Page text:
It can be difficult to find movies that are affirming for both boys and girls, and it is a rare film today that captures the imagination and pulls us into the magical world of cinema. As I watched the movie Hugo with my 12-year-old daughter, I felt that we had found a film that does both of those things.
Hugo is the story of a boy who has been orphaned and then abandoned who is looking for his place in the world. Hugo works on clocks, and this serves as a metaphor for life for him. As he works to make machines that are broken work again, Hugo begins to understand that everyone has a role to play in the world around them. When his friend, Isabelle, questions her own role in life, Hugo explains how he came to see things.
“I’d imagine the whole world was one big machine. Machines never come with any extra parts, you know. They always come with the exact amount they need. So I figured if the entire world was one big machine, I couldn’t be an extra part. I had to be here for some reason. And that means you have to be here for some reason too.”
He and Isabelle then go on to help many other people in their lives find their own places in the world. What I love about this movie was the way that both Hugo and Isabelle were depicted as complex characters. Isabelle isn’t some shallow love interest. Instead, she’s Hugo’s friend. They are both people who are longing to belong, who have lost a great deal, and yet want to help others. Isabelle isn’t interested in shopping and looking like she’s 20 and Hugo isn’t interested in destroying everything he sees. These are realistic and powerful characters with whom children can connect emotionally.
My daughter and I both also liked the positive message in Hugo that each of us has talents to offer the world. Even in the smaller characters, Scorsese pulls together enough of a story to emphasize this message again and again. This movie could be a great starting place for a conversation with your own children about looking for ways to reach out to others, to serve others, to use their talents to make the world a better place.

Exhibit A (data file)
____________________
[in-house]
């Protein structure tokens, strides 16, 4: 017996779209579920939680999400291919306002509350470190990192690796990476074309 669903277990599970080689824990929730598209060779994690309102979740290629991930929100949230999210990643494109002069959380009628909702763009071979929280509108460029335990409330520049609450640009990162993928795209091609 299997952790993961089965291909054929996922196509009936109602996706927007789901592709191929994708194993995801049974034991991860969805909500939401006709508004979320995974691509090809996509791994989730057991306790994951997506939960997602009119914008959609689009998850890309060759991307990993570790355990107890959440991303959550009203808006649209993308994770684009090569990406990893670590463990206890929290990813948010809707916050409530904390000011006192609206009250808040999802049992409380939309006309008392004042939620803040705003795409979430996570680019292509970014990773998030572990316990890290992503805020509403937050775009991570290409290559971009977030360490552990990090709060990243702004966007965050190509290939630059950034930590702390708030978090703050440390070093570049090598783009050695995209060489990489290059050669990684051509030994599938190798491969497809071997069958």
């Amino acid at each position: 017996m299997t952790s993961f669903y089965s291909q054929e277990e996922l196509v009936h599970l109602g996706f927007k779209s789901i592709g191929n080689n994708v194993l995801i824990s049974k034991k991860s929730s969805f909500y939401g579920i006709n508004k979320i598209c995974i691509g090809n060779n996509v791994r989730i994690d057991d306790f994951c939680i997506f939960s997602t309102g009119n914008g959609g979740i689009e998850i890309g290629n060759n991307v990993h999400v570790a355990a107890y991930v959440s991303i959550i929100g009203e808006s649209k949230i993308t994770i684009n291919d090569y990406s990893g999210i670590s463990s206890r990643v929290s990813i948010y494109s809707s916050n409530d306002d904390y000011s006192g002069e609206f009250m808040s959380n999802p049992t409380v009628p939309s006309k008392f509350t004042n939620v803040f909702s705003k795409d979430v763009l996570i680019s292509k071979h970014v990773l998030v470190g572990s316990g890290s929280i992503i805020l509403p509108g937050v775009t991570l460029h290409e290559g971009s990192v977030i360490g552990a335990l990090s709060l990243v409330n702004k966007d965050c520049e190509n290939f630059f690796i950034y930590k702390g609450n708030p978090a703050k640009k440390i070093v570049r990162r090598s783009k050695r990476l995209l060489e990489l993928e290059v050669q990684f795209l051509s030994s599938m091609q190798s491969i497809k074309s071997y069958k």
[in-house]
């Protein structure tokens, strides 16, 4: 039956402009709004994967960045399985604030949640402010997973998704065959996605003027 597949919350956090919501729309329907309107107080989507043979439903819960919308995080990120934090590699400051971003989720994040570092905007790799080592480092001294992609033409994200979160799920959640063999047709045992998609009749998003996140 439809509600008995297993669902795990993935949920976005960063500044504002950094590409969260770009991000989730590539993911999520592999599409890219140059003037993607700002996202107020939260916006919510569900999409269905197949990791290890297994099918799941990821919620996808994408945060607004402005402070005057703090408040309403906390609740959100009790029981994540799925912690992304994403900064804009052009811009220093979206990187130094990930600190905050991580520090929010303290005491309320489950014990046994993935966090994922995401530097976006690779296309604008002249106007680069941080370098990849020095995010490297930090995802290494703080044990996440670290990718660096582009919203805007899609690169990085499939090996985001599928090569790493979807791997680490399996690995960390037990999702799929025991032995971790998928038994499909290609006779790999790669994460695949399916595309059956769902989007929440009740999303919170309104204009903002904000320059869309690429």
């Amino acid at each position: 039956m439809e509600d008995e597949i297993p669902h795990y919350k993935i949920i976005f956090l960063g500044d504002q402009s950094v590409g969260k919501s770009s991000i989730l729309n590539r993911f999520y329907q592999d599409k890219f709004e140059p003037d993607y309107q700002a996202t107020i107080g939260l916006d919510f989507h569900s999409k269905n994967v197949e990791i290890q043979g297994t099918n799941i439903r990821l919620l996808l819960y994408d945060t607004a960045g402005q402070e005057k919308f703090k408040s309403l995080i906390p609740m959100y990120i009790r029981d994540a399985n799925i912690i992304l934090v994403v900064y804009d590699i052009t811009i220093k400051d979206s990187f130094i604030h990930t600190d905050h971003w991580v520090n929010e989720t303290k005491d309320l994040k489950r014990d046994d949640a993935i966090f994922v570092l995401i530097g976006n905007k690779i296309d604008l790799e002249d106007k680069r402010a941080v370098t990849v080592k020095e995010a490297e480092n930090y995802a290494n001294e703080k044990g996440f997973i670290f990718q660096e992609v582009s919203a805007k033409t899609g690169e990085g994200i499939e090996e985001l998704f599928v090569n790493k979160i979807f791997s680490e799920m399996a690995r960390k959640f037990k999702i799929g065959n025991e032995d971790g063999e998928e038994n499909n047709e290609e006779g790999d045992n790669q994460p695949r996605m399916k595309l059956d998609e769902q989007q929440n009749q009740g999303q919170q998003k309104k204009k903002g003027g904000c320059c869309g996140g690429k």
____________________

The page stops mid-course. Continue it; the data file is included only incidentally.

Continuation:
Hugo is one of a handful of children’s movies that I’ve seen recently that offer such optimist messages about the value of human beings. If you’re looking for this type of movie to watch with your children, you might also consider Ramona & Beezus, which focuses on learning to accept yourself and others for who each of you are and celebrate your differences. My family loves both the Narnia series and the Harry Potter series for deep messages about the power of love and friendship and the importance of standing up for what is right even in the darkest moments.
If you have other movies that you would recommend that promote positive messages to children, I would love to hear about them in the comments to this post. It would be great to have a list of resources for parents who are looking for positive media options. Thanks for sharing!